Congratulations goes out from Deadly Vibe to everyone involved in Survival, an annual celebration of Aboriginal survival and music over the past 210 years. This year Deadly Vibe was there to catch all the fun and excitement of a day which is quickly establishing in the must do list of many Sydneysiders and many people from all over NSW and Australia. Deadly Vibe catches up with Walbria Watts, of the National Indigenous Arts Advocacy Association.
Deadly Vibe: What an outstanding success this year has been. Has it passed your expectations Walbria?
Walbria: Yes! Absolutely. For a start, the smiling faces out there and the bands have just given their whole heart, they have just played fantastically. We have really got the crowd through the gate. All together we have had a very successful day.
Deadly Vibe: Was there a bit of a change in focus this year? I have noticed a much stronger focus on young, up coming bands this year rather than seeing the established acts of past years?
Walbria: Definitely. I think some of the best music in this country is coming out of these young ones. I am not saying the older more established bands have become stale or anything. I just like the young ones. I think that is particularly true for bands like NoKTuRNL from Alice Springs and Tribal Link from Woorabinda and Wild Water from Darwin. A lot of us fellas from down this side of the country don’t get to see these bands very often and I think what better day to do it on than on Survival.
Deadly Vibe: What are some of the highlights of Survival for you this year Walbria?
Walbria: This sounds horrible, because you know they are all fantastic talents. I have a real soft spot for NoKTuRNL and for Tribal Link. I think that more than a lot of other bands I see these guys have a potential to cross over into mainstream.
All the bands do, but I think those two groups in particular. I have a soft spot because they are just really cruisey guys to work with. They’re very easy to work with and they have a real commitment to the music and the whole industry. I find that really refreshing.
But the biggest highlight is seeing all those smiling faces out there. That’s incredible. Seeing fellas here with wheelchairs, a lot of people with disabilities have made the effort and come today. We had community buses coming down from Jervis Bay, old fellas, young fellas, white fellas and Asian fellas. To see that kind of mix of people coming together to celebrate survival, that is my highlight!
Deadly Vibe: It is through events like Survival that true reconciliation and the meaning of reconciliation can be achieved. Aboriginal people getting up there on stage in front of Aboriginal people with a message of reconciliation and justice, with a message of Aboriginal survival. And everybody listening, that gets this country on a path to reconciliation.
Walbria: Absoulutely! And that is one of the other things I love about Indigenous music and the power in indigenous music. If you get people up there saying those songs in speech form people don’t listen as much. But it’s like you put a beat behind it and a groovy beat to boot, people actually begin hearing it real clear and listening to every word. They feel it and it touches them somewhere and I think that’s the power of indigenous music.
The other thing is people are saying it’s very contemporary this concert. I actually find it really traditional in lots of ways as well. Before the invasion, if there was a big catastrophe, a big hunt or whatever we made songs and dances up about that. We are still doing it. Those kids are up there performing contemporary music beats. I find this story telling and commemorating history a swell a s a reflection on history even though it’s contemporary history I still that in a sense the same as traditional music.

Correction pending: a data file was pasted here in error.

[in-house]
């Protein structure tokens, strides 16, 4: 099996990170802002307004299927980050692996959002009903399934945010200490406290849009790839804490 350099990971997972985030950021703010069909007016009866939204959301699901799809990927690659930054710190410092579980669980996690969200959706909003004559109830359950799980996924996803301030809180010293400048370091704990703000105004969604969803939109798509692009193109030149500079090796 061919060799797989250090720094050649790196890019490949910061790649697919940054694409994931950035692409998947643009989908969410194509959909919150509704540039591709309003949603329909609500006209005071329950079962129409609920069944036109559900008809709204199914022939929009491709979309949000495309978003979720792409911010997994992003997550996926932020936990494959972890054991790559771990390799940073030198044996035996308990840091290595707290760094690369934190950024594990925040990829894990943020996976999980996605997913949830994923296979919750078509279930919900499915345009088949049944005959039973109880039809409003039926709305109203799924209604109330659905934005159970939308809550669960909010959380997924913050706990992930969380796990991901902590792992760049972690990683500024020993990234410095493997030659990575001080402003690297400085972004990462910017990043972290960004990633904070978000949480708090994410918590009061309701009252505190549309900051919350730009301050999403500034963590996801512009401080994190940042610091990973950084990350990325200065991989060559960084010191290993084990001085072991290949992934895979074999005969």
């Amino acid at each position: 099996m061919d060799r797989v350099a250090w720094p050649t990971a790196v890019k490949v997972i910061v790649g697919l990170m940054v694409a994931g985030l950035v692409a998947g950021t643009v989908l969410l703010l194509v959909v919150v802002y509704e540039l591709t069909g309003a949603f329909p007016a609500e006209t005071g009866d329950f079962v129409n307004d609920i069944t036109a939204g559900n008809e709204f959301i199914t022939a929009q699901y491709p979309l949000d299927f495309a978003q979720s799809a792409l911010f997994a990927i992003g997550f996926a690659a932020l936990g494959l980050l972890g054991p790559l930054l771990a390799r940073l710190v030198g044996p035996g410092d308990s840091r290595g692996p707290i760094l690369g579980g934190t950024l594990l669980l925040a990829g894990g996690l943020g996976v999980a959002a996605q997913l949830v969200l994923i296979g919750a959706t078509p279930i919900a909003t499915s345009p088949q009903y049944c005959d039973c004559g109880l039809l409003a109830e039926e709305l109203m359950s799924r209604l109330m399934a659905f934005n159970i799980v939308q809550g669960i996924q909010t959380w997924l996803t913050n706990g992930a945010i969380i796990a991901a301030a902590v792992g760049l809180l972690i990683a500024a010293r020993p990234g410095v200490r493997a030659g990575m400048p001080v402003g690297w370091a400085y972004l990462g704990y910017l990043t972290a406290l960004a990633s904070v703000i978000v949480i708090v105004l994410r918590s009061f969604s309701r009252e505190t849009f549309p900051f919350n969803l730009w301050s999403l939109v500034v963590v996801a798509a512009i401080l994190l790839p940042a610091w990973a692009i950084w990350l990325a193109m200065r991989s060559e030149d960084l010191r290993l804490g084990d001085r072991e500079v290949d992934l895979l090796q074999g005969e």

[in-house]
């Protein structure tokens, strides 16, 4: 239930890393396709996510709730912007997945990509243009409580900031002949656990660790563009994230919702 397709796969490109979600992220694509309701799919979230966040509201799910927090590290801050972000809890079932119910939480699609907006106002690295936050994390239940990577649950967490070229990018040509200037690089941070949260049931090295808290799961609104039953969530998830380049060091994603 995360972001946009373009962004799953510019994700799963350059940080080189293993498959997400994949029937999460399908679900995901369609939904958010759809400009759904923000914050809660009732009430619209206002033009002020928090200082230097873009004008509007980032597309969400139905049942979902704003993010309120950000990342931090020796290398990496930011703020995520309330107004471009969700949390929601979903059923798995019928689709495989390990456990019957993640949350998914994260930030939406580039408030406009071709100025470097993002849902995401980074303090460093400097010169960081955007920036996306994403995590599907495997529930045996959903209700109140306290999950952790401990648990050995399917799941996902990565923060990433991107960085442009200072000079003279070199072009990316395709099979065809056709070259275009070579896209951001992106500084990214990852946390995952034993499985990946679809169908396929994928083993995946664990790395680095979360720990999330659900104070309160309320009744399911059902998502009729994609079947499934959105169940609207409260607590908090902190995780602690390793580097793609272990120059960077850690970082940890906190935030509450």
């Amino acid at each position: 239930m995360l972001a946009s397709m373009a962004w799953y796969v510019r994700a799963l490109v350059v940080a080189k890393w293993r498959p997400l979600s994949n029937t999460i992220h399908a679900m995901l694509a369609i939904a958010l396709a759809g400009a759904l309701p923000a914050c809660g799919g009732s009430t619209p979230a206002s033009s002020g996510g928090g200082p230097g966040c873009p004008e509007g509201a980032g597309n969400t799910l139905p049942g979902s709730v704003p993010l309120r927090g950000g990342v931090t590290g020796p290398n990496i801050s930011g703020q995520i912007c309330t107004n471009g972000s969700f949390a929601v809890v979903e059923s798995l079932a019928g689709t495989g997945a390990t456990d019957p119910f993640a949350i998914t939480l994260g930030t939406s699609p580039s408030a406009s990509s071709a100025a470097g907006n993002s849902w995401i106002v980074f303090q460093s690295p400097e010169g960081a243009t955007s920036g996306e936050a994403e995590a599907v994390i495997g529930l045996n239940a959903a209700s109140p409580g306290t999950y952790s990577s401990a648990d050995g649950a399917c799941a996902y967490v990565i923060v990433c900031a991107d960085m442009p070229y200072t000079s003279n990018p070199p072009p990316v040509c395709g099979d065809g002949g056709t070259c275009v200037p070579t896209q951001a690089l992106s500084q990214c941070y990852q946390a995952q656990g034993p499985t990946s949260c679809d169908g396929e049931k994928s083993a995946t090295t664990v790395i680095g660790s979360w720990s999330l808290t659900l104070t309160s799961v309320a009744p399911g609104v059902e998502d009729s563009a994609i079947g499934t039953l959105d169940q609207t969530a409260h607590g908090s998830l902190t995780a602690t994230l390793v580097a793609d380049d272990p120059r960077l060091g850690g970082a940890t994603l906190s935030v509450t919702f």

Deadly Vibe: Do you think that mainstream community, when they hear the term Aboriginal music, still expect clapsticks, didgeridoo and traditional language? Or do you think we are training them to listen to thrashing back beats, guitars and other stuff in there as well?
Walbria: Definitely! I think this program here today we have had everything from the old Koori crooner himself, Vic Simms to grunge from NoKTuRNL and reggae from Wild Water and everything in that spectrum in between. I think that’s one of the best things that this program shows, you cannot just classify indigenous music has been a Yothu Yindi sound or an Archie Roach sound. But these guys have showed that Indigenous music is everything we want it to be. In a way it’s reclaiming for our own because we wrap indigenous accents and wrap about indigenous issues. That makes it our music now if it reggae if it’s crooning if it’s grunge rock, because it’s indigenous music and indigenous accents about indigenous issues.
Deadly Vibe: We can do it all! Last question; was the change of venue from La Perouse to Bondi a great success?
Walbria: I think so! A lot of people have commented on the fact that there are trees here and shade. It’s just been really nice and it’s been a lot easier for people to get to. We had a lot of walk by patrons today that have just seen it happening and have come in. But out at La Pa the only people who went to La Pa were the ones who were definitely coming already to the concert. I think La Perouse is very important and Survival perhaps will go back there. But to bring it out into the wide world too I think is kind of an invasion in reverse.
Deadly Vibe: It’s part of the evolution of Survival, we are coming right out and we are here to be seen. It’s very visual and it’s a great success.
Well, on behalf of Deadly Vibe congratulations Walbria Watts on a fantastic day, a fantastic Survival ’98.